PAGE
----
The ultimate science objective of this project is clarification of the distribution of water and other volatiles in the deep interior of the Earth. Uniquely among the planets, Earth has oceans at its surface that are key to the origin and support of life. It has been postulated that mantle rocks at depths between 410 and 660 km store about 10 times as much water as is in the world oceans, and that the global water cycle extends from the atmosphere down to the mid-mantle. For example, Earth's mantle may serve as a reservoir for water, buffering the oceans from variations that might be induced by surface geological processes. In this project we are using novel electromagnetic geophysical methods to image electrical conductivity variations in the mantle deep beneath Earth's surface. Because the conductivity of mantle rocks is highly sensitive to even small amounts of water, these images will allow us to constrain the distribution of water in the deep Earth, and improve our understanding of deep Earth water cycles. Results of this research have the potential to impact our understanding of the evolution of the oceans, and perhaps ultimately life itself.

To improve resolution of upper mantle and transition zone electrical conductivity we will exploit large scale electric currents induced by the flow of periodic ocean tidal currents through the Earth's main magnetic field. We are using an extensive base of seafloor data collected over the past 30 years to estimate the tidal electromagnetic field in the semidiurnal and diurnal bands, and then combining these (along with terrestrial geomagnetic data) with a 3D tidal simulation to invert for mantle electrical structure. The seafloor database consists of both cable and point electric and magnetic field measurements that are heavily concentrated in the Pacific basin, which is thus the focus of our study. Key to the success of the effort is the recent great improvement in our knowledge of open-ocean tidal currents that has resulted from modern satellite altimetry, and sophisticated data assimilation schemes. Combination of models of the tidal forcing function with 3D electrical conductivity models, and then constraining them with measurements, is the technical approach that will lead to the science objective.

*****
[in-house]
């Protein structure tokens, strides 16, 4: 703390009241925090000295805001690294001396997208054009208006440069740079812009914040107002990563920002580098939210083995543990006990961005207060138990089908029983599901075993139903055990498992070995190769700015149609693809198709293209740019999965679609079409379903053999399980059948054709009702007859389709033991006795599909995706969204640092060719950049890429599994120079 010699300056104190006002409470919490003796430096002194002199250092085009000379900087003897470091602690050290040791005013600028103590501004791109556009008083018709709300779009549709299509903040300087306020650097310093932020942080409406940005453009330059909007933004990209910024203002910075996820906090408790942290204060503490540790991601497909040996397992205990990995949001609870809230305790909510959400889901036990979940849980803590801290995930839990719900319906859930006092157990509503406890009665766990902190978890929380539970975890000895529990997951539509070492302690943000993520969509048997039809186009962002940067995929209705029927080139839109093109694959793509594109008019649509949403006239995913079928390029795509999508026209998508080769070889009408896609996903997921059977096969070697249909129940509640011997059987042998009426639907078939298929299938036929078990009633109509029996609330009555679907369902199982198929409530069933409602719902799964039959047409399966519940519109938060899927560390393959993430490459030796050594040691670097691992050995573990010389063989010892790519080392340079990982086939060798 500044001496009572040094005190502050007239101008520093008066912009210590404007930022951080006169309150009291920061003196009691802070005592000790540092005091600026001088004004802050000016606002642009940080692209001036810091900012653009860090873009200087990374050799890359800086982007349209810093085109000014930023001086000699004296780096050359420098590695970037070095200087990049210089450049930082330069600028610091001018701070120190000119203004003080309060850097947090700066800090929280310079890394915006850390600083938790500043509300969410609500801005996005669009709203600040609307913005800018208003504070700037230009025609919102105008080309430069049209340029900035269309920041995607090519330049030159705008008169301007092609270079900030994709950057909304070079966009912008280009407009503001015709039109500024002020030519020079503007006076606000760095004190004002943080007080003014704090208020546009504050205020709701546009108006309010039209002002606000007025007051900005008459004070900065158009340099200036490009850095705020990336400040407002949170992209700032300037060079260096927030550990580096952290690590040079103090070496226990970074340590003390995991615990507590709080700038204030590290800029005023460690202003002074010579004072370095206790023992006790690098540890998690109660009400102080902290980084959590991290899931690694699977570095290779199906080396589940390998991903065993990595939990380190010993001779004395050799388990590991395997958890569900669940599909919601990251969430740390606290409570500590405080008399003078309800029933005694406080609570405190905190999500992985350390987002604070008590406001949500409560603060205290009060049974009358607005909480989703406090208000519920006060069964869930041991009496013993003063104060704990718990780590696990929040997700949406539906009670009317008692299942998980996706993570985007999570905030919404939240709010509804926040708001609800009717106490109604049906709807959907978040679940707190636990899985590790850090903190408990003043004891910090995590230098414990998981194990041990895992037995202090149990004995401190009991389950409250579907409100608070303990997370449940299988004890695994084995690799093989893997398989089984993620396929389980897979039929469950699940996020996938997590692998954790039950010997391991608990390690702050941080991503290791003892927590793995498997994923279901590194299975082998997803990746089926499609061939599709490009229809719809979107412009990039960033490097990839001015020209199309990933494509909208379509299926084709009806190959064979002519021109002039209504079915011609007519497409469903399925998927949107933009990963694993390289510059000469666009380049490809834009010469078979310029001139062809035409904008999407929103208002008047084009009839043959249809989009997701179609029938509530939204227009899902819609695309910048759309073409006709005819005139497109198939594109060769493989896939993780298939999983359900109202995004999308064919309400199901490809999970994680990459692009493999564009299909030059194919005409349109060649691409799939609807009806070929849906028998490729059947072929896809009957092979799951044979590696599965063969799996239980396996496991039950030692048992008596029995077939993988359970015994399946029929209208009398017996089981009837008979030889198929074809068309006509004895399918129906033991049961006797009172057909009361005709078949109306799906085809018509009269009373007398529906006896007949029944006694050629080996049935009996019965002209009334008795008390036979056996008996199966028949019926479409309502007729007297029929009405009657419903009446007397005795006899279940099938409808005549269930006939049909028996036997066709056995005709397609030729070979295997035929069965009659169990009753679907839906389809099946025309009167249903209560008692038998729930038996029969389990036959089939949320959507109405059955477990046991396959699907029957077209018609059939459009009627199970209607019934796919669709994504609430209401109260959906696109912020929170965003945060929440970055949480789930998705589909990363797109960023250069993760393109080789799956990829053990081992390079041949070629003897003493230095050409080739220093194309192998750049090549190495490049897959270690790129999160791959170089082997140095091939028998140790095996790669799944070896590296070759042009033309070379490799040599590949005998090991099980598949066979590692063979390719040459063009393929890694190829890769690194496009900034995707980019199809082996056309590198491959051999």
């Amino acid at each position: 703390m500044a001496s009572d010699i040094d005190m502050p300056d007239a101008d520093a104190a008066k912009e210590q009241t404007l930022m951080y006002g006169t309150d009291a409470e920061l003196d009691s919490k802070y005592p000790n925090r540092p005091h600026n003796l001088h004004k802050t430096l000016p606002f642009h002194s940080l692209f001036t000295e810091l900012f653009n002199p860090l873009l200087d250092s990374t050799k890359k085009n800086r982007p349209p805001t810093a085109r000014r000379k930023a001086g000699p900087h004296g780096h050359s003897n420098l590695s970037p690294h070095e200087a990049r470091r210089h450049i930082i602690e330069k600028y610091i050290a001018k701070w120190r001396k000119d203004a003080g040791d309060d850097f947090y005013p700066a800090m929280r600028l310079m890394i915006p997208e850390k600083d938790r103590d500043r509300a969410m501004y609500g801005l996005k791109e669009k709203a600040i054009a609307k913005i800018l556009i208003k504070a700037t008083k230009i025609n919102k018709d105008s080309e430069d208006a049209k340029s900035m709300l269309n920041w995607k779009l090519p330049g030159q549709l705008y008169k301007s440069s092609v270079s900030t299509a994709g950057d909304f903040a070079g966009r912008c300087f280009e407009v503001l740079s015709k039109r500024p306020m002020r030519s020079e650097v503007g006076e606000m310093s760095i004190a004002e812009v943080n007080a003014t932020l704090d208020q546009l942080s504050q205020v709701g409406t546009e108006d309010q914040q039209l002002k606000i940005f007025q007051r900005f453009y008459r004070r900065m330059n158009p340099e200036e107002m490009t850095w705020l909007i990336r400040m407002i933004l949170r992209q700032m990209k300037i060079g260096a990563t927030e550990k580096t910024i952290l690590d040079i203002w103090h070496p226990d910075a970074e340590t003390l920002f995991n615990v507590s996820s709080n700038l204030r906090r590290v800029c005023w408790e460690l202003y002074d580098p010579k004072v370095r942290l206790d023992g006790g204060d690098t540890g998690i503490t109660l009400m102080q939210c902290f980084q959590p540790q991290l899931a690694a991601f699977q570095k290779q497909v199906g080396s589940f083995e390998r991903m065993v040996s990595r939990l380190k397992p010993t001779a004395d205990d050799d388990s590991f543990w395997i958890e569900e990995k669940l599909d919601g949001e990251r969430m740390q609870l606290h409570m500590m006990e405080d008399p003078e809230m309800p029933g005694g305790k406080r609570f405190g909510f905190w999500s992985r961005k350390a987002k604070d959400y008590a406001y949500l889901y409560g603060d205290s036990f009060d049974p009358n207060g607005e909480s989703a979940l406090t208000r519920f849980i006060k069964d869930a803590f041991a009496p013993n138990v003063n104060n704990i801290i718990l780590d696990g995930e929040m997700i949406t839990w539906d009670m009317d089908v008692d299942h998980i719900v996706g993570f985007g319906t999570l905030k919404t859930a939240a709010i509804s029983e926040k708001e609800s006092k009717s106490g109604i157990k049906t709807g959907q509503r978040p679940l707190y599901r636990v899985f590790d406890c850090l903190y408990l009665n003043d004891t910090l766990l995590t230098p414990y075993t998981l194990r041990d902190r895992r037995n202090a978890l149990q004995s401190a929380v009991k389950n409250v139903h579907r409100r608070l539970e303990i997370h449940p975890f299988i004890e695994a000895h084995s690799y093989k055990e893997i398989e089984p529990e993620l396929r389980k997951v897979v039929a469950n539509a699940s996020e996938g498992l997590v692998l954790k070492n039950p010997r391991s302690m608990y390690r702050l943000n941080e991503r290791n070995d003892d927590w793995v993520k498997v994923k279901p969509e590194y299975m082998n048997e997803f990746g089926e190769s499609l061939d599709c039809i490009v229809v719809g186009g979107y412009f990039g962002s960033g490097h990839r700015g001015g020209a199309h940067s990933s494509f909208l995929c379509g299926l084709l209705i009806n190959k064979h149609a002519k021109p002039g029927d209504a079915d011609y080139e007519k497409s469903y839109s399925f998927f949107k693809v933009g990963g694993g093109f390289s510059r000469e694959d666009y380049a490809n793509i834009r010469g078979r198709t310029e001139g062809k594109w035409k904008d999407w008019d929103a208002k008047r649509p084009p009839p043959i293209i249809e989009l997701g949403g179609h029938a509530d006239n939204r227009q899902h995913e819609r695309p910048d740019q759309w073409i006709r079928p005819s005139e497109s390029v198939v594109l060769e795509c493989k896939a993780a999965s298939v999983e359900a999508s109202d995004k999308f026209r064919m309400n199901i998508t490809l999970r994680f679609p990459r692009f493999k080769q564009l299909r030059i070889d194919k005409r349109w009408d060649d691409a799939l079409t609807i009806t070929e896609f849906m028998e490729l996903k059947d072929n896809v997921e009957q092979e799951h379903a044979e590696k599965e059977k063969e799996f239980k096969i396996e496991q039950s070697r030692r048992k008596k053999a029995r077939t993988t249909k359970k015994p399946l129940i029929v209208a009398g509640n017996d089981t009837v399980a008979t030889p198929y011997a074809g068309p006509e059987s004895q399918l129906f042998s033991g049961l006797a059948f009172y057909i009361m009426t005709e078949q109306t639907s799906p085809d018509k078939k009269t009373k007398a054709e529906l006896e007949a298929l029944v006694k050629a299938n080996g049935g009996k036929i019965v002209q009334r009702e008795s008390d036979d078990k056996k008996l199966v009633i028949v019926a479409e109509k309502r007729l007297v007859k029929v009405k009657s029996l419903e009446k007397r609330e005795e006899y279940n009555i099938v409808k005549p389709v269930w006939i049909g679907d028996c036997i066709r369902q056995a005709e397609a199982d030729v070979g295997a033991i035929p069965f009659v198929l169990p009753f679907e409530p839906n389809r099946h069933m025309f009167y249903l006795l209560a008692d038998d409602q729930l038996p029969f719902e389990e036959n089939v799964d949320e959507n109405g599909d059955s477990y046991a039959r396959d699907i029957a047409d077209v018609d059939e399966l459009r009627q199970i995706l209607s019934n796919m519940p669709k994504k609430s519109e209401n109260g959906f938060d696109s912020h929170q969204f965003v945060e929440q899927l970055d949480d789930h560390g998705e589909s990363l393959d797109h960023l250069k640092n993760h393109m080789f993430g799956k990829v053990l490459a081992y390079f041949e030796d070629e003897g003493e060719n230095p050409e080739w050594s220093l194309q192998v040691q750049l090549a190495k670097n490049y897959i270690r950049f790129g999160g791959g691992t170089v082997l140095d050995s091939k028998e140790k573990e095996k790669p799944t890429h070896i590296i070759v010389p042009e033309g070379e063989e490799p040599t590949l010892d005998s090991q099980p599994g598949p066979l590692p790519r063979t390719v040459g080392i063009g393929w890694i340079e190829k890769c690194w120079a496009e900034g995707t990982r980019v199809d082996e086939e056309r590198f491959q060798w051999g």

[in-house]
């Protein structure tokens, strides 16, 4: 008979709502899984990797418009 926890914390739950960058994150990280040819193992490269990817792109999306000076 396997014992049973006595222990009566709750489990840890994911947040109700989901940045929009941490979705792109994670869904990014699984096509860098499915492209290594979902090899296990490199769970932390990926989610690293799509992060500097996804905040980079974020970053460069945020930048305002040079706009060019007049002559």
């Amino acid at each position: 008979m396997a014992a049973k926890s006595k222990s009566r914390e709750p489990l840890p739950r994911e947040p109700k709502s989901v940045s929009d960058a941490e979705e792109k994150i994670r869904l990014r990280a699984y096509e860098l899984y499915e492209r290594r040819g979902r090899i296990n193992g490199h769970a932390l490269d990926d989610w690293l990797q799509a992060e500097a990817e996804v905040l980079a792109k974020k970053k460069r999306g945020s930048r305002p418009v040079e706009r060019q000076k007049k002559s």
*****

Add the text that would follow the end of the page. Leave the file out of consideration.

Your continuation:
This project is supported by the Geophysics and Marine Geology & Geophysics Programs.

National Science Foundation (NSF)
Division of Earth Sciences (EAR)
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Robin Reichlin
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Oregon State University
United States
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